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5 basics to evaluate

your suppliers’ resilience

Today, to manage your risks and ensure your own resilience, it has become essential to evaluate the resilience of your commercial partners.

Beyond the already identified externalities, this is the overall supplier's solidity, that you should assess to be ready for the unpredictable.

Here are several key points to look at when you want to do so:

1/ Understand the past and the current situation

Does the factory have solid basis to grow on?

Understanding the commercial breakdown of your supplier and the markets it works with, is of upmost importance to ensure of its financial stability.

Does your supplier focus on one market only or has an equal distribution among several markets? The rule that prevails as always is not to put all your eggs in one basket.

We have a great example with the U.S. trade war that is pushing small factories highly dependent on U.S. market to bankruptcy.

Thus, a solid supplier will always try to develop new markets and adapt, way before situation turns bad.

In short, you should be aware of:

  • the yearly turnover and progression.
  • the market share distribution and progression.
  • the new market developments.

2/ Understand the vision for the future

Does the factory have a strategy, a clear vision to sustain and grow?

Here, we are not talking only about a nice inspirational sentence such as “be the best supplier in the world”, although there is nothing wrong about it. We are referring to a real operational plan for the future.

Indeed, so many factories stuck in their daily routine, enable to react as their sales are plummeting. Even in good times, they would be unable to seize the new trends and opportunities to develop on the long-run, such as eco-conception or organization improvements.

The management of the factory you work with, should have a real understanding of the market. They should be able to expose to you what must be done to stay in the race and above all mobilizes resources to match its ambitions and ensure a long-lasting partnership.

In short, you should be aware of:

  • the current and future challenges and how to mitigate them.
  • the opportunities and how to seize them.
  • the road map: resources engage and timelines for the changes.

3/ Evaluate the management qualification

Is the management able to set up its vision?

Because factory managers and founders can have all types of background, especially in China where we see former workers or real estate agents starting their own factory; it is essential to check the qualification of the leading team.

They should demonstrate strong operational skills, of course, to ensure quality and on time delivery. But they should also understand which other aspects are critical, notably for local authorities. They should be aware of the latest policies such as for health and safety and environment related matters, to remain proactive on those aspects and avoid being fined or shut-down.

In a nutshell you should ensure they put the right resources in the right place for frictionless operations.

In short, you should be aware of:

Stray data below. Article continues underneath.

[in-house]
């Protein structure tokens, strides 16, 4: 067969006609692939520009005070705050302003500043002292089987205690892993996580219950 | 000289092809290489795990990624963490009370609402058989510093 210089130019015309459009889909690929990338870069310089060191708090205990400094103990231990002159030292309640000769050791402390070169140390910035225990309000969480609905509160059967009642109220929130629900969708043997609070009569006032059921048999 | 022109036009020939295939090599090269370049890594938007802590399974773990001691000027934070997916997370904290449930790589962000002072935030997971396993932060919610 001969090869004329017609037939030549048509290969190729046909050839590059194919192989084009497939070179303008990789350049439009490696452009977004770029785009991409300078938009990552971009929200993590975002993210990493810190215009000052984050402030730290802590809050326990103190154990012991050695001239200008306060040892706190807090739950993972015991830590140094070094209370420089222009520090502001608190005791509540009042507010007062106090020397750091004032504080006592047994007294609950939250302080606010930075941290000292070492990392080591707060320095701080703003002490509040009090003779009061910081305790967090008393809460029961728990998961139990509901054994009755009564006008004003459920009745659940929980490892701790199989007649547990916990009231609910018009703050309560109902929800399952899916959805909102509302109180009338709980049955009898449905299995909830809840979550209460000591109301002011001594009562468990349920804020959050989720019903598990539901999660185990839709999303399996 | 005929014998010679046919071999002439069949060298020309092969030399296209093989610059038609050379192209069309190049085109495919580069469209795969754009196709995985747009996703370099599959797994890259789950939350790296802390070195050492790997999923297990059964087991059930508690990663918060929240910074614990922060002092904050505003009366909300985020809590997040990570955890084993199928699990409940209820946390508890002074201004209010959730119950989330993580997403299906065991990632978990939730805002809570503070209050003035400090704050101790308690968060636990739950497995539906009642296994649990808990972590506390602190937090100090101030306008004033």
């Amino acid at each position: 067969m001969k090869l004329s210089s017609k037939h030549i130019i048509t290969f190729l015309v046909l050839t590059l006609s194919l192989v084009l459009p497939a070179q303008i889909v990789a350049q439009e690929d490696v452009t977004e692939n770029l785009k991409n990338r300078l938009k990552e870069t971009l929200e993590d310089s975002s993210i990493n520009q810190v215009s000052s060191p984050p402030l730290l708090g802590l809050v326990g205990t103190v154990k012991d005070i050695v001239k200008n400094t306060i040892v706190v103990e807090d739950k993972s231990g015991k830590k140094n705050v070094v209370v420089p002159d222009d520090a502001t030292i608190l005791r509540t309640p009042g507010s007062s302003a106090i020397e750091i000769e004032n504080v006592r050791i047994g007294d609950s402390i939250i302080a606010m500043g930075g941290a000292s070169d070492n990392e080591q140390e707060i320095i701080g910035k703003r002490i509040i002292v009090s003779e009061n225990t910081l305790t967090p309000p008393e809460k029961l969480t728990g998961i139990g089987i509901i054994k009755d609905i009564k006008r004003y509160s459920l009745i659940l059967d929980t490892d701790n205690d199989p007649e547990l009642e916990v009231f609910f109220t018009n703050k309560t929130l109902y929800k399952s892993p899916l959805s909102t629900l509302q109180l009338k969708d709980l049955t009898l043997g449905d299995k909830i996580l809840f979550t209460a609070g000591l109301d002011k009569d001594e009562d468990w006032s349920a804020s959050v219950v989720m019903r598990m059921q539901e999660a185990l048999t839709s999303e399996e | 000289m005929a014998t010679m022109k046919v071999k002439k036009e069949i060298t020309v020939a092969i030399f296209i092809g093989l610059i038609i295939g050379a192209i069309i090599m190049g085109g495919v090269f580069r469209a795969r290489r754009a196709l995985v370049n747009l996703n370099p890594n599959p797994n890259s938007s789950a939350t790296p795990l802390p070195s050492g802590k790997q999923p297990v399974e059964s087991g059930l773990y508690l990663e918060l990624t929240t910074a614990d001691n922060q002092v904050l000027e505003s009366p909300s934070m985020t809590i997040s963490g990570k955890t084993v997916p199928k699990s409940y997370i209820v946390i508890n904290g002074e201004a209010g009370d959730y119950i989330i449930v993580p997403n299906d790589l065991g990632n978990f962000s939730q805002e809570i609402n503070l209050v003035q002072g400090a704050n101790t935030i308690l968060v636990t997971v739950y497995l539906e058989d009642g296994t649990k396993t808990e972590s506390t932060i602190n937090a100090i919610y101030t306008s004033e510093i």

• the details of the organization to understand the key functions.
  • the background and training of the management and key operational managers.
  • the relations with the government and the latest changes in policies.
  • the recent upgrades or the future upgrades in regards with environmental and social policies.

4/ Evaluate Human Resources management

Will the company culture and employees enable the deployment of this vision?

In many factories, especially industries such as metal and wood crafting, the workforce is aging. Young workers are adopting “mercenary attitude” where they work excessive hours in a short period of time to save money and open their own business.

Human resources management is thus a cornerstone to attract and retain the workers for the future.

As in any company, factories must set up actual Human resources policies with good welfare and real development and career perspectives. This will help to secure a stable workforce to sustain the operations in the future.

While going in the factories, you should take time to visit the workshops:

  • to see if the working environment is healthy and safe.
  • to feel the atmosphere among workers and the interactions with the management.
  • to assess average age of the workers.
  • to have some casual discussion with the workers and understand their bond with the factory and their situation.

5/ Check the integration

Does the factory future highly depend on external factors?

Finally, one point not overlook is the level of integration of the factory. Indeed, it is easy to understand that the more the factory relies on subcontractors to produce, the more difficult it is to manage the risks. If this is not your own supplier shutting down, it might be their partners, creating a disruption in the chain.

It has been the case during the governmental crackdown on environmental practices in China in 2017, where thousands of plating factories were stopped for non-compliance.

When choosing a supplier, it is important to identify the key processes and make sure they are operated at the rank 1 facility or that they have a tight relationship and strong influence on the rank 2.

You should be aware of:

  • the presence of subcontractors (and/or check on site the process operated in the factory)
  • the list of subcontractors to your supplier and visit them
  • the relationship and dependencies between your supplier and his subcontractors

Evaluating the solidity of your suppliers proactively, is indubitably the best way to prevent and face crisis. To do so, it requires to set up an on-going and transparent dialogue to assess their ability to project themselves in the future and the adequacy between that vision and their current situation and capacities.